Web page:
Deadline Day – Worth the Hype?

In the end, transfer deadline day actually proved quite busy this year with Adam Johnson signing for Manchester City, Robbie Keane joining another of his boyhood clubs and my own team, West Ham, signing three strikers in a day.

But for much of the time the day was looking like yet another damp squib with TV hosts and bloggers everywhere searching for even the smallest of deals to report on.  It was during one of these quiet moments while running a deadline day “online chat” on my own website that I began to realise how silly it has all become.

It’s very easy to mock the way Sky Sports News cover the day with their gaggle of reporters standing outside training ground counting 4x4s go in and then go out again, but the seriousness they attach to the day does deserve ridicule.  This year their studio reporter had borrowed Andy Gray’s fancy computer and was seen scrolling round a carousel of players telling us the latest news of each one.

And heaven help us when a deal actually went through!

But it was, of course, not only Sky. The BBC website’s transfer day blog was up and running from 7am (how many footballers are even up at that hour?) while every football website worth its salt had some kind of live blog which mostly filled their time with general football talk rather than any actual transfer gossip.

But we all buy into it. We all tell our friends that someone on the BBC site has just seen Fernando Gago at Manchester airport, or that a car with the registration KEANO had just driven through the gates at Upton Park.  Maybe we enjoy it because we like to think it could be the day which changes the destiny of our club’s season, when it very rarely is. Or maybe it’s because we as fans love dreaming, if even for a moment, about the superstar who has been linked with our club.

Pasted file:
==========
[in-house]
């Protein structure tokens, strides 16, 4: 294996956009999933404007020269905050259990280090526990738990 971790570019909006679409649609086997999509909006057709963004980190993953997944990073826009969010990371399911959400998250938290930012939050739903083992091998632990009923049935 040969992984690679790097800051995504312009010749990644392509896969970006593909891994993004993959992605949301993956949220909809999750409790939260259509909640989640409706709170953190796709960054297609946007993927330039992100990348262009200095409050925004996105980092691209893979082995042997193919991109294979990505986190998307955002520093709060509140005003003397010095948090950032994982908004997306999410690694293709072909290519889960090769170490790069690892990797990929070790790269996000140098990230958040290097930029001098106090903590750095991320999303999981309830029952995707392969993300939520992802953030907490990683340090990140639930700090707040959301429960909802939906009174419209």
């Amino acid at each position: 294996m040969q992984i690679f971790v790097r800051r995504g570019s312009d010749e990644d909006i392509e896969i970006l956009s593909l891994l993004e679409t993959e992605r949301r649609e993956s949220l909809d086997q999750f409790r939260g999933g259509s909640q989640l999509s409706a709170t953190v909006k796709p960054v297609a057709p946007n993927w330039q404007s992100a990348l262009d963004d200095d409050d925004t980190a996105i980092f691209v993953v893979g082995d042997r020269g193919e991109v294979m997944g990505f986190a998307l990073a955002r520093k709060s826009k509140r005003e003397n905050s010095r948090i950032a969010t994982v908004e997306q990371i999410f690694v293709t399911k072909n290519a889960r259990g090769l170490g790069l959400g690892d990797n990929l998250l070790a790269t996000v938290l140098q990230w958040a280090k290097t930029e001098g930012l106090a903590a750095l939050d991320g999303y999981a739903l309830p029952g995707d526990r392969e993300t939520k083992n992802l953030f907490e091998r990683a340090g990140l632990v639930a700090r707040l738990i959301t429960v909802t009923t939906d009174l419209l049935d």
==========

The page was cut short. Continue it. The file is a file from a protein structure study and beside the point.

The biggest indicator of how important “Deadline Day” really is comes from looking at the teams involved in the selling and buying, or more precisely the teams that weren’t.  Of the top seven clubs in the Premier League only two did business on February 1, Manchester City who have a manager still settling into his job and attempting to quickly put his own stamp on a team, and Tottenham who have a manager with a pathological aversion to keeping a settled squad.

None of the top three were even linked with a deal on Monday, with Manchester United quite sensibly wrapping up the signing of Fulham’s Chris Smalling last week when it could be done in a ordered manner away from the deadline day spotlight.  To me the last day frenzy has always been about teams who fail to plan properly, after all they’ve had the whole of January to do a deal so why wait until the final minutes.

And it’s also been about middling clubs desperate to make sure they don’t get dragged in to a relegation battle in the final months of the season and panic buying – note West Ham’s decision to add three strikers to their squad on Monday.  In the time before 24-hour sports news channels and football websites, deadline day, which was usually in March, used to pass off with a whimper and everyone got on with the important things such as the matches on the pitch.

But in the modern information age those days are long gone and unless FIFA and UEFA decide to abolish the transfer windows, deadline day chaos will continue to grow.

Cue Sky Sports News’ David Craig standing in a bleak car park in the north east telling us that Hartlepool have just signed a 19-year-old defender.

About author

Mark Segal
Mark Segal 7 posts

Mark is a journalist and online editor at with over 10 years experience working for national media outlets. Recently wrote for FC Business Magazine on twitter in sport. You can follow him on @segalmark

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